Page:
Servo motors are widely used in precise control applications, but most of them can rotate up to 180 degrees only. Presented here is a process for modifying servo motors so that these can rotate up to 360 degrees in either direction (clockwise and anticlockwise). This would permit the motors’ use for wider applications without using additional controllers.
The modification of a servo motor can be done using the following components and tools:
1. Two 2.2k, ±1%, 0805 resistors
2. Soldering iron
5. Precision screwdriver
De-assembling the servo motor
- Remove any tags or stickers from the body of motor and open its front cover by removing the screws holding the motor together, as shown in Fig. 1.
- Slowly open the front cover. There is circuit board, potentiometer and motor inside the casing, as shown in Fig. 2.
- There are two sets of wires; one coming out of the motor and one coming out of the potentiometer. Cut the wires coming out of the potentiometer and do not damage the wires coming out of the motor, as shown in Fig. 3.
- Open the top cover of motor to take out the potentiometer, as shown in Fig. 4.
- Pay attention to the gear configuration (better take a photograph of it) as this will be needed during re-assembly, as shown in Fig. 5.
- The knob shown in Fig. 6 helps limit the servo’s movement.
- Slowly pull the gear arrangement and potentiometer out of the casing. Try to minimise the movement between the gear arrangements. Cut the wires hanging from potentiometer, as shown in Fig. 7.
Breaking the motion-hindering points
8. To break the motion-hindering points, the rim of the rivet needs to be removed. For doing so choose a drill bit that is a little bigger than the inner hole of the tiny rivet, as shown in Fig. 8.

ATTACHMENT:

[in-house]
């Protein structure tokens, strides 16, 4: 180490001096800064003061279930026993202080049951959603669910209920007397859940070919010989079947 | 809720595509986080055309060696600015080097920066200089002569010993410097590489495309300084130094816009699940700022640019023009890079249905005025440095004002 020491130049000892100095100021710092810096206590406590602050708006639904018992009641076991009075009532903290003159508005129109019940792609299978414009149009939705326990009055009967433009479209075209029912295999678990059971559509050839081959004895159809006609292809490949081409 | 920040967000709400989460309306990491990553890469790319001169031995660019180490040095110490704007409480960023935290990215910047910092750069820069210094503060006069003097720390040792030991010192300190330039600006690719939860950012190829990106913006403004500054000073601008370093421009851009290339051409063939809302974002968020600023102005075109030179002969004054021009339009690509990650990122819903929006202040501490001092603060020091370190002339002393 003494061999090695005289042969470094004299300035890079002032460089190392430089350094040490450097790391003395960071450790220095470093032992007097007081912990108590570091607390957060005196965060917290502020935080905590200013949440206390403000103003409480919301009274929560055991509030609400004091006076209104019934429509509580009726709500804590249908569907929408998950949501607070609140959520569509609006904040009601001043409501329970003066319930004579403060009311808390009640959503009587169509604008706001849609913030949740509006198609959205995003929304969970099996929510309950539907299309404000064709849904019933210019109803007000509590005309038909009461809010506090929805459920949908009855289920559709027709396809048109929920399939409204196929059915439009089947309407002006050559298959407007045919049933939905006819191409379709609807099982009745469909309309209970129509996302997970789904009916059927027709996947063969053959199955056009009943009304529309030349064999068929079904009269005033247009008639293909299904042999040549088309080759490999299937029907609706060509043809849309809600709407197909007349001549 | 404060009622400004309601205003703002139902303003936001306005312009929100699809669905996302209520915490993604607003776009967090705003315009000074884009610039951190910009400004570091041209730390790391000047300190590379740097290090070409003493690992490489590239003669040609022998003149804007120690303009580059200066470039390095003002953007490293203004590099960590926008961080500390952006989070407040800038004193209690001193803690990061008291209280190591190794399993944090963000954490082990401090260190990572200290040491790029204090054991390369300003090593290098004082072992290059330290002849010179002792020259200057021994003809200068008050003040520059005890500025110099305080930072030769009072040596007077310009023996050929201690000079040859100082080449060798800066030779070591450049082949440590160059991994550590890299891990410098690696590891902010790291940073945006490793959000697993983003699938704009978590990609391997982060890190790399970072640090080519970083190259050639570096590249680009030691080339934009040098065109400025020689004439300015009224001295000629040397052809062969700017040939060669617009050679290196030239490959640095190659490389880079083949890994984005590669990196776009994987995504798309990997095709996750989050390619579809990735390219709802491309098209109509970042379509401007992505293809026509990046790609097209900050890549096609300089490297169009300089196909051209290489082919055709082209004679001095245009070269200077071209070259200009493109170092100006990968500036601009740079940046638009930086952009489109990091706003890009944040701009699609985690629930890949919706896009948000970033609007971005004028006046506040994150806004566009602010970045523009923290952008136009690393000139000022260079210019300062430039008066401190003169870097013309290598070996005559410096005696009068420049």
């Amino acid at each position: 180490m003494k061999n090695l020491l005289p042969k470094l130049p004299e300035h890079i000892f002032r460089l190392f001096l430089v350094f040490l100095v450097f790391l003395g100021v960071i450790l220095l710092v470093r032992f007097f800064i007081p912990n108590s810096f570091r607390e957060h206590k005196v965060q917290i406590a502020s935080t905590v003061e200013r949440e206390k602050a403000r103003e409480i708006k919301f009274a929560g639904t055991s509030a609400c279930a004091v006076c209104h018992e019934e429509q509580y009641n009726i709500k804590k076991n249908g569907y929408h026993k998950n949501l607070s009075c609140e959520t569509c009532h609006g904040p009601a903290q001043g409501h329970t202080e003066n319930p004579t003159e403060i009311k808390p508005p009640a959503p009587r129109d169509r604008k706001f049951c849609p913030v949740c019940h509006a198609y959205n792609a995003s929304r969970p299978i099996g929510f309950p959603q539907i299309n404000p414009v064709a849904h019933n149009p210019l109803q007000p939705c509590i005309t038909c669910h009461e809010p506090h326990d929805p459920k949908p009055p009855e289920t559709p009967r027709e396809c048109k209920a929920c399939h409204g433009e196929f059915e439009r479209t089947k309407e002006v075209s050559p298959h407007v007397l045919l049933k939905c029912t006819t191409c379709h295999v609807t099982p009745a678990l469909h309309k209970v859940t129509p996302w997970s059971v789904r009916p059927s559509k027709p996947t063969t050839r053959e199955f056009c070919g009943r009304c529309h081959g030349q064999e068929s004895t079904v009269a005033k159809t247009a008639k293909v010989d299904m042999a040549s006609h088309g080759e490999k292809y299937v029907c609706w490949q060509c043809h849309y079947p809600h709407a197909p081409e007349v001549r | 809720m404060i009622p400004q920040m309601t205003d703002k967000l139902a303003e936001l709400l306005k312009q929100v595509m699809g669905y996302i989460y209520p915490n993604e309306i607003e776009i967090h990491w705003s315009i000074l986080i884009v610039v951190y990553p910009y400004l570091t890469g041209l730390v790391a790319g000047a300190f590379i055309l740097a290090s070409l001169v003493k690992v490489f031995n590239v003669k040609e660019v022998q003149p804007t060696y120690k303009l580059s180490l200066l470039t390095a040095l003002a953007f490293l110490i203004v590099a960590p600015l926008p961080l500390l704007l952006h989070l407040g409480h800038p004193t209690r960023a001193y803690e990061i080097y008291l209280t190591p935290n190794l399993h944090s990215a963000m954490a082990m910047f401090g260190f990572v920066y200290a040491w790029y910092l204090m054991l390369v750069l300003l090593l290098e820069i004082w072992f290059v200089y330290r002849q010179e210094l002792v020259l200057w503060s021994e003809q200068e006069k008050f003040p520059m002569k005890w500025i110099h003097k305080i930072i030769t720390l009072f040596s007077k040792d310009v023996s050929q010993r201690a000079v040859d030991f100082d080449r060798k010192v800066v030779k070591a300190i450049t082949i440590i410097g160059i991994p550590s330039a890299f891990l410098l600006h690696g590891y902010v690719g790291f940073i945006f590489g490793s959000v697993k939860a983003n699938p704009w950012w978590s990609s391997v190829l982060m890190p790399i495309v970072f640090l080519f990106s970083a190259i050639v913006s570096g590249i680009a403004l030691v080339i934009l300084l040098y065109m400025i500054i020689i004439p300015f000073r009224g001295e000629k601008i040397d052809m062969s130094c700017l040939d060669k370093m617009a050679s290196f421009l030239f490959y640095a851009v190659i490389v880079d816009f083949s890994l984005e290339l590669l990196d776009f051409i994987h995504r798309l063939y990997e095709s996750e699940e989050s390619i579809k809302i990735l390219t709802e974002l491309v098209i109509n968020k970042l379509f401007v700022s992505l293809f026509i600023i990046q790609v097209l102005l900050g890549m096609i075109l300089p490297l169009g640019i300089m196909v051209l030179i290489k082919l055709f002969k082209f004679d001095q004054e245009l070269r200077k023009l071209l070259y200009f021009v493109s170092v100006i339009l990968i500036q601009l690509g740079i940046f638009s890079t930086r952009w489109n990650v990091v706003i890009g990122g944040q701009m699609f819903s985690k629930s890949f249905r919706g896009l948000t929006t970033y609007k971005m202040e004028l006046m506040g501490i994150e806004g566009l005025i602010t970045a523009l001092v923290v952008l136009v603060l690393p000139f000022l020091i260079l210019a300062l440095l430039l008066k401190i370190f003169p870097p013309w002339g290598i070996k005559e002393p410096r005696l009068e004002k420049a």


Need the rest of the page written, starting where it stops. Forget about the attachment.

9. While drilling, do not press hard and try not to get any grease on contact. Stop drilling as soon as doughnut-shaped rim of the rivet drills out, as shown in Fig. 9.
10. Now remove the end-stop and put it aside, as shown in Fig. 10.
11. The bumps on the potentiometer also help in preventing a continuous rotation, but breaking these will damage the motor. So follow the technique mentioned below:
The limiter and foil contact are pressed close together. Remove the limiter using pliers or cutter, as shown in Fig. 11.
12. Detach the limiter completely without affecting the shaft. The foil contacts will come off easily. Remove the limiter by snipping it, as shown in Fig. 12.
13. Now remove the knob (mentioned in step 6), as shown in Fig. 13.
14. Put the shaft and its end-stop back to original position (apply some petroleum jelly on shaft inner side), as shown in Fig. 14.
15. For modification, solder the rivet back in its position, as shown in Fig. 15. Spin the shaft to ensure it rotates easily.
16. De-solder the wires from the driver board, as shown in Fig. 16.
17. Mount two resistors to make the driver sense that the potentiometer is always on its centre position. The resistors should be of 1% tolerance to ensure the precision required. The value of the resistors should be 2.2-kilo-ohm each, and 0805 package, as shown in Fig. 17.
18. Re-assemble all the parts of gear assembly in their correct order (refer to the previously-clicked pictures of the gear assembly), as shown in Fig. 18.
19. Push potentiometer back into the case, as shown in Fig. 19. Do not try to rotate the gear assembly at this time.
20. Put back the PCB inside the case. Ensure that all the wires properly fit inside the housing and none of them is getting pinched. Put the screws back and the servo motor is ready, as shown in Fig. 20.
The author is working as an assistant manager at Samtel Avionics Ltd